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Tasty Tuesday : Rose City Waffles

Header graphic for Rose City Waffles blog post at Portland Radio Project

The pioneers who journeyed the Oregon Trail set an example whose spirit continues to this day. Rose City Waffles may have opened in April of 2016 but that is not when the cart began its journey. Melody Lydy is one of the true pioneers of Portland’s food carts. She established her first food cart during the late Pleistocene Epoch of food carts history, the year 2000.

A photo of the Rose City Waffles food cart at Happy Valley Station.

At the beginning of this century Portland’s cityscape was not as it is now. There were no food carts pods as we now know them. Food carts existed primarily as push carts selling there wares on street corners and sidewalks. Vendors set up their carts at the beginning of each day and removed them when they had finished for the day.

Melody left the food cart world after a few years working as a street food vendor to establish a carting business. Then, sixteen years later, an opportunity arose that pulled Melody back to the food carts. But the food cart landscape had changed dramatically. Now the food cart culture was mature. Food cart civilizations had been established as food carts grouped together in pods.

A photo of the strawberry waffle from the Rose City Waffles food cart at Happy Valley Station.

It was at the Happy Valley Station food cart pod that Melody rejoined the culture by creating the Rose City Waffles food cart. Rose City Waffles has given Melody the opportunity to build a menu around one of her favorite mealtimes, breakfast. While she does admit she was not a fan of waffles per se, her love of French toast has brought about a waffle that so far seems to be a unique take on the griddle cakes. The French Toast Waffle.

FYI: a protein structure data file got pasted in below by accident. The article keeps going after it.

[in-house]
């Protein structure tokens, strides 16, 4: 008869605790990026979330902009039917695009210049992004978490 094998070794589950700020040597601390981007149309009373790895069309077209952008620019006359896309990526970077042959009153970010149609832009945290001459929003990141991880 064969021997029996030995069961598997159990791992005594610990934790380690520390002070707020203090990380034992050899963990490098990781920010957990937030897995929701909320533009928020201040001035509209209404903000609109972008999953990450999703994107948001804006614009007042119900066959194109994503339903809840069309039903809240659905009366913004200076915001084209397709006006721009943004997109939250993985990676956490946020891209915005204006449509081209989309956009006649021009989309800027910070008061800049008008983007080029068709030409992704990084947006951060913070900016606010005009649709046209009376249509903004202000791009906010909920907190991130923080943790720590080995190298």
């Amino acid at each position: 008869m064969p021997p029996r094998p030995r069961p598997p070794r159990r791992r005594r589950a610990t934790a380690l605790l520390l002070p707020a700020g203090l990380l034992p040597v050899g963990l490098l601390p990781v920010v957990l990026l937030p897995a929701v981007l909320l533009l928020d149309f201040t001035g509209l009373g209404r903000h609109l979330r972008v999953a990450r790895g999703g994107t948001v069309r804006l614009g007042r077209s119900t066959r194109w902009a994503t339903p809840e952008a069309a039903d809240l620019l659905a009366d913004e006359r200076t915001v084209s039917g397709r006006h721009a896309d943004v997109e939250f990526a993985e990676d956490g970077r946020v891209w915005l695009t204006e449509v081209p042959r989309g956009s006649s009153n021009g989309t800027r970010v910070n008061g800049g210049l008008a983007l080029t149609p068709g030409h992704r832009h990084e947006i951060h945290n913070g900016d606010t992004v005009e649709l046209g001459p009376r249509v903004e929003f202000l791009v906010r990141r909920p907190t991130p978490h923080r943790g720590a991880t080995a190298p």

A photo of the strawberry waffle from the Rose City Waffles food cart at Happy Valley Station.

Take a regular waffle, dredge it in the same way you would for a slice of bread (in Melody’s custom dredge of course), put it back on the waffle iron and cook it until that normal waffle becomes a French toast waffle. You can consume this double-dipped delight by itself (with some butter and syrup), or you can create waffle-based foods to tantalize the taste buds.

One of those exceptional edibles is Rose City Waffle’s strawberry waffle. While at first glance it appears to be a typical strawberry waffle you’d find most anywhere, one bite assures that this in not your Gramma’s (or even your mother’s) strawberry waffle. Built upon a French toast waffle are fresh strawberries covered with strawberry compote and garnished with whipped cream.

A photo of the waffle handwich filled with fresh berries and whipped cream from Rose City Waffles food cart located at the Happy Valley Station food cart pod.

Then there is the “handwich.” The handwich is a waffle, folded in half, and stuffed with a variety of fresh berries and whipped cream. Or, a white-meat, deep-fried, chicken breast filet is placed in the folded waffle, drizzled with syrup and served with Melody’s own country gravy. If so inclined you can go full cave-person and consume a handwich with your hands or bow to civilized methods and use utensils.

A photo of the waffle handwich filled with a white-meat chicken breast filet from Rose City Waffles food cart located at the Happy Valley Station food cart pod.

However, there is one menu item which has outgrown the ability of a single waffle to contain it. Sort of a handwich with big aspirations. This is the Big Monty. Almost two pounds of love. Start with two (as in 2) big French toast waffles and between them place, Black Forest ham, bacon, Havarti cheese, cheddar cheese, fruit jam, maple syrup, butter,  and dusted with powdered sugar. The Big Monty is not for the small of appetite. Few can finish one in a single sitting.

A photo of the Big Monty waffle from the Rose City Waffles food cart located at the Happy Valley Station food cart pod.

Rose City Waffles is located at Happy Valley Station at SE 145th and Sunnyside Road. The cart is open Monday through Thursday, 7 AM till 8 PM; Friday and Saturday from, 7 AM till 9 PM; and Sundays from 7 AM till 6 PM.

Listen now as Steven Shomler and Ken Wilson talk with Melody Lydy about the prehistoric days of Portland food carts, what it was like in those pre-pod times, and what it means to once again be a food cart proprietor.

Ken Wilson

Ken Wilson

Producer : Tasty Tuesday at Portland Radio Project
The Ultimate Food Cart Wingman and the Official Cat Herder of the Tasty Tuesday morning show on Portland Radio Project.
Ken Wilson

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